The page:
I was fortunate enough to undergo my first true mountaineering experience with two weekends left in summer internship at Pacific Gas & Electric. It was a weekend trip to Ansel Adams wilderness, with epitomic views of the High Sierras and idyllic lakeside camping. We hiked in 6 miles to camp at Ediza Lake and the next day undertook the class 3 climb to the top of Mount Ritter (3,700ft elevation change over 3 miles, 13,143 ft summit). The access to wilderness in California is unprecedented, and if you’re willing to drive 4.5 hours after work on a Friday, you’ll be rewarded with weekend memories that last a lifetime. (shoutout to Ryan and Aaron for letting my pass out in the back of the car as they drove both ways).

You can see the route below, starting at the Agnew Meadows trailhead near the Devils Postpile National Monument, our campsite at Ediza Lake, and the class 3 route to the top of Ritter.

Mt. Ritter sits on the edge of Ansel Adams wilderness, the historic photographer that was famous for his black and white prints.

Ryan's BW photo of the lake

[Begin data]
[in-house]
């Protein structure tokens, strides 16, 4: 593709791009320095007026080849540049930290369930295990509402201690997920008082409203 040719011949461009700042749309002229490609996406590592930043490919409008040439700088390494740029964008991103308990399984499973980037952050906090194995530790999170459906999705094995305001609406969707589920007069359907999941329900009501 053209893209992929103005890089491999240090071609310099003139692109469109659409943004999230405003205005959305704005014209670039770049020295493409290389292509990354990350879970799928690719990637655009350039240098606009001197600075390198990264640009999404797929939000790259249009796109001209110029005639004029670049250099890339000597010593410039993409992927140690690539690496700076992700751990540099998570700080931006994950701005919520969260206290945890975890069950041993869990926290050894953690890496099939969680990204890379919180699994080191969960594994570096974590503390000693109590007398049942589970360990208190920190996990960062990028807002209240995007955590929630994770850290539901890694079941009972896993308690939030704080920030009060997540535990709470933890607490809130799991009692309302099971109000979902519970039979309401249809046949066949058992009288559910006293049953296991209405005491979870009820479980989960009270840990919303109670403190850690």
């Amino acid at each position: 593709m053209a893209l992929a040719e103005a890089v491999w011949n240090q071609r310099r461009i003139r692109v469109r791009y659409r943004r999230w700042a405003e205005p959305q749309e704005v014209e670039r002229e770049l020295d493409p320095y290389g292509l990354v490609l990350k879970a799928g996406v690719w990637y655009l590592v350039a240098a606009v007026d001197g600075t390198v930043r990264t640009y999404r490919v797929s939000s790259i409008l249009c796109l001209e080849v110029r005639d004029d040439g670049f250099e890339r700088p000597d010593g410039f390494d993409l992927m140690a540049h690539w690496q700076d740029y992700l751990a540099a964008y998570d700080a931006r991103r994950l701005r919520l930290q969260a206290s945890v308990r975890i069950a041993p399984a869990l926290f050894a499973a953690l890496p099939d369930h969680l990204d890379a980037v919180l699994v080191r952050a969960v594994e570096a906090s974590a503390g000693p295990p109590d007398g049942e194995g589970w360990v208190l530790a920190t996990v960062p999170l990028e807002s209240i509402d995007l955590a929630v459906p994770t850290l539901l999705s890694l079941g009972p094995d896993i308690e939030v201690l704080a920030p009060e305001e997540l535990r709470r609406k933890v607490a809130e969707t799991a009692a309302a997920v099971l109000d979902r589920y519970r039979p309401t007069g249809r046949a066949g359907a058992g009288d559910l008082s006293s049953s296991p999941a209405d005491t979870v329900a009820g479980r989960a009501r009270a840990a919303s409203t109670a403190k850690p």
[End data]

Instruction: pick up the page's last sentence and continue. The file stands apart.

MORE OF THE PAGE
Ryan woke up early and took some Ansel-inspired pictures of Ediza lake and the Minarets.

Ryan BW Minarets

Then we set off for a big day – three miles to the summit, then 9 more back down all the way to the trailhead.

The first few miles were meandering up the meadows towards the base of the mountain.


Then there are some waterfall scrambles on tight precipices, but it is only class 2 or 3. Soon you start to feel very high.

Looking back at the moraines below.

There is mention of a frog looking structure. Once you go around that you should see the scree-filled gully that shoots up to the peak. It’s steep, and the rock is crumbly, but it’s maybe 4th class at most.

The scree field heads around the corner up and to the right.

scree 2

There was still some snow left, albeit rotten.


At the top, it is hard not to feel like you’re on top of the world.


From the summit, looking out at the whole of Ansel Adams Wilderness